The family is always looking to innovate. Marchese Dino Frescobaldi, of the 29th generation, warned against complacency: “Our family business has had notable success. But nothing could be more wrong than to think that the main and final choices have now been made and that the problems have been resolved once and for all. Other choices and other decisions await us.”6
Case 2: Takanashi
The Takanashi family is part of the Kikkoman family business empire (famous around the world for its soy sauce), which was created by the merger of seven family firms in 1917. The modern form of the company is the Marujin Corporation, established in 1956, but the family has been successful in business for centuries. Its ancestry can be traced back to the 12th century, and it has been involved in soy sauce related industries since 1661.
Marujin Corporation developed a particular expertise in bottling and distribution. The year it was founded it won the contract to distribute Coca Cola in Japan. Since then, it has added other food and beverage related businesses.
The family’s values were set down in the 17th century and are still respected today. They include: Kindness to each other within the family and to those of lower social status; Do not be lazy; Do not tell lies or gamble. There is also the guidance that one should devote oneself to family rather than to self, and “never abandon or look down on people.” It is striking that all the principles are moral, not commercial.7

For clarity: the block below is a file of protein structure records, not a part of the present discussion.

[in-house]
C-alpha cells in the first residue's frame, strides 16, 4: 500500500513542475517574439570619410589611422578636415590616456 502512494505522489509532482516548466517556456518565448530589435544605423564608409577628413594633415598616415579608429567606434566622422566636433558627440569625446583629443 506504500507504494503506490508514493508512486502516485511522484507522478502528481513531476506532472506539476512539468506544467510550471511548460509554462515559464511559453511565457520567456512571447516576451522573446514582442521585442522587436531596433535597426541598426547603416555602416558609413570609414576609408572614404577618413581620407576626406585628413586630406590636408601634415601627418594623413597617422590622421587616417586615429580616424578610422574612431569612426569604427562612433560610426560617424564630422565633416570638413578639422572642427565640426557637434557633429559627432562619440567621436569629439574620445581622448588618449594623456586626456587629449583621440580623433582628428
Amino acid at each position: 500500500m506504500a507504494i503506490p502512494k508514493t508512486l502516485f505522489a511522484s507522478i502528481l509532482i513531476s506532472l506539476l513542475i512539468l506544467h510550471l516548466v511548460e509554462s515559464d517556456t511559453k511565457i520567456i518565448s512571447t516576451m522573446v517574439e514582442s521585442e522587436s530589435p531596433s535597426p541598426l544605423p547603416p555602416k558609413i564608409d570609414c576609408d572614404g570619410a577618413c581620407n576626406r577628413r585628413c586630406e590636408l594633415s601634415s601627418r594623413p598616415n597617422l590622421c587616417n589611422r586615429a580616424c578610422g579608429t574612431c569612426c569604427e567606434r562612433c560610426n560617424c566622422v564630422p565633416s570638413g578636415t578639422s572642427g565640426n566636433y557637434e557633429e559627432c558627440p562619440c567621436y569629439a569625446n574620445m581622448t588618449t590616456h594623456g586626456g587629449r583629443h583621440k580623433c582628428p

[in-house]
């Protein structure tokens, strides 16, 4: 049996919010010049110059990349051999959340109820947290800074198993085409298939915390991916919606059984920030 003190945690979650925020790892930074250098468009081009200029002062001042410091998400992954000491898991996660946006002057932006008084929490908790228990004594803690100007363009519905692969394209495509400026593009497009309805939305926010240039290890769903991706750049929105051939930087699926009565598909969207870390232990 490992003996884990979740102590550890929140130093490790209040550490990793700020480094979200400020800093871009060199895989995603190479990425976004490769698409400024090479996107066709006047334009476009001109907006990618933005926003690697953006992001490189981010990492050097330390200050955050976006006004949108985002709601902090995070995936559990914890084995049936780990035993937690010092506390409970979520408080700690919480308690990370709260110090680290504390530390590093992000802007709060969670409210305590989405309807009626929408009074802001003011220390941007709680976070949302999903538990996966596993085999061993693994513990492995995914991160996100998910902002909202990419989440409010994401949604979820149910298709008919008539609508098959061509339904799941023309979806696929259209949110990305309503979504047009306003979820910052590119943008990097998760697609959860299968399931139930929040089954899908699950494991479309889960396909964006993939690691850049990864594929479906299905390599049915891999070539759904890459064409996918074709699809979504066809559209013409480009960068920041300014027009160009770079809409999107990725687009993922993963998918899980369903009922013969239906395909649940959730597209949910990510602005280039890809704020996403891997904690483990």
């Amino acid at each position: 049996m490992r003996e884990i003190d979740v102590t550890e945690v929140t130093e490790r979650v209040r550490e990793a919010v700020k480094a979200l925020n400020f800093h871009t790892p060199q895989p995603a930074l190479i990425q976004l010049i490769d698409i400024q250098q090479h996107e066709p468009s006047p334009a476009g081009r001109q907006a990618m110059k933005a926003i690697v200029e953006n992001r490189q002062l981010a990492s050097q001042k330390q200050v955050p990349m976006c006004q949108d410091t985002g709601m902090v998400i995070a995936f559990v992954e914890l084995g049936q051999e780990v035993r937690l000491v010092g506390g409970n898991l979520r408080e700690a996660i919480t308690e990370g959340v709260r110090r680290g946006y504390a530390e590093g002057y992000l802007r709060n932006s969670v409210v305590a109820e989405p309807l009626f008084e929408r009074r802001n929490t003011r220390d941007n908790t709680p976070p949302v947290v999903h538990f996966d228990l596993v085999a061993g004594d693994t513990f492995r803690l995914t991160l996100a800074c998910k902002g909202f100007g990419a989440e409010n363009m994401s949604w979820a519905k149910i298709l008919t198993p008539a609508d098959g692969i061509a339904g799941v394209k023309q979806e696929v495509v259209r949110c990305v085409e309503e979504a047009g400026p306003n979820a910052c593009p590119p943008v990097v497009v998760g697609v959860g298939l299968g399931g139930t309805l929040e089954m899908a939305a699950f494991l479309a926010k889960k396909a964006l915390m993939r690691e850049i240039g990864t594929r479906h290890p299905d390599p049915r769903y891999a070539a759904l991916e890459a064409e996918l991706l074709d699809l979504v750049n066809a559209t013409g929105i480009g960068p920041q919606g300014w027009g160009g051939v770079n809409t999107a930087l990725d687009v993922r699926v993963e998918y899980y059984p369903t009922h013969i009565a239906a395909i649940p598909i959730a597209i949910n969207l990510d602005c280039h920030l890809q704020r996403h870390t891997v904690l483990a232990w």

Case 3: Miele
According to the orthodox management education of the past few decades, Miele has done everything wrong. In the 1970s it specialized in household appliances when the trend was to diversify. In the 1990s and 2000s, it refused to outsource manufacturing operations when cheaper locations became viable and competitors were rushing to do so. It invested even more in training its loyal, Germany-based staff when the trend was to downsize and cut costs. After 117 years, it remains a thriving, hi-tech manufacturing firm, with $4 billion of revenues and exports to 47 countries.
It is strategically bold and confident and it successfully renews its entrepreneurial spirit to enable it to implement its strategies. Miele exhibits all or most of the principles in the Family Business Secrets of Success model, all or most of the time. One can clearly observe visionary leadership, entrepreneurial flair, a long-term perspective and continual strategic thinking and renewal. One can also observe collective pride in the family’s adherence to unchanging values: commitment to the community and its employees and refusal to sacrifice its ethos for short-term gains or to follow a fad. One can also observe a high concentration of ownership as well as an extreme closeness of the family to the firm.
Dr Peter Zinkann, third generation member and former co-managing director, likened running a successful company to being the conductor of an orchestra: “Miele’s success cannot be attributed solely to marketing efforts and senior management; it is the success of the whole company. ... What really matters is not merely being different, but rather being coherent in the ways we differ. Everything must fit together like the notes in a beautiful piece of music. A single false note in a Mozart string quartet would destroy the overall harmony.”8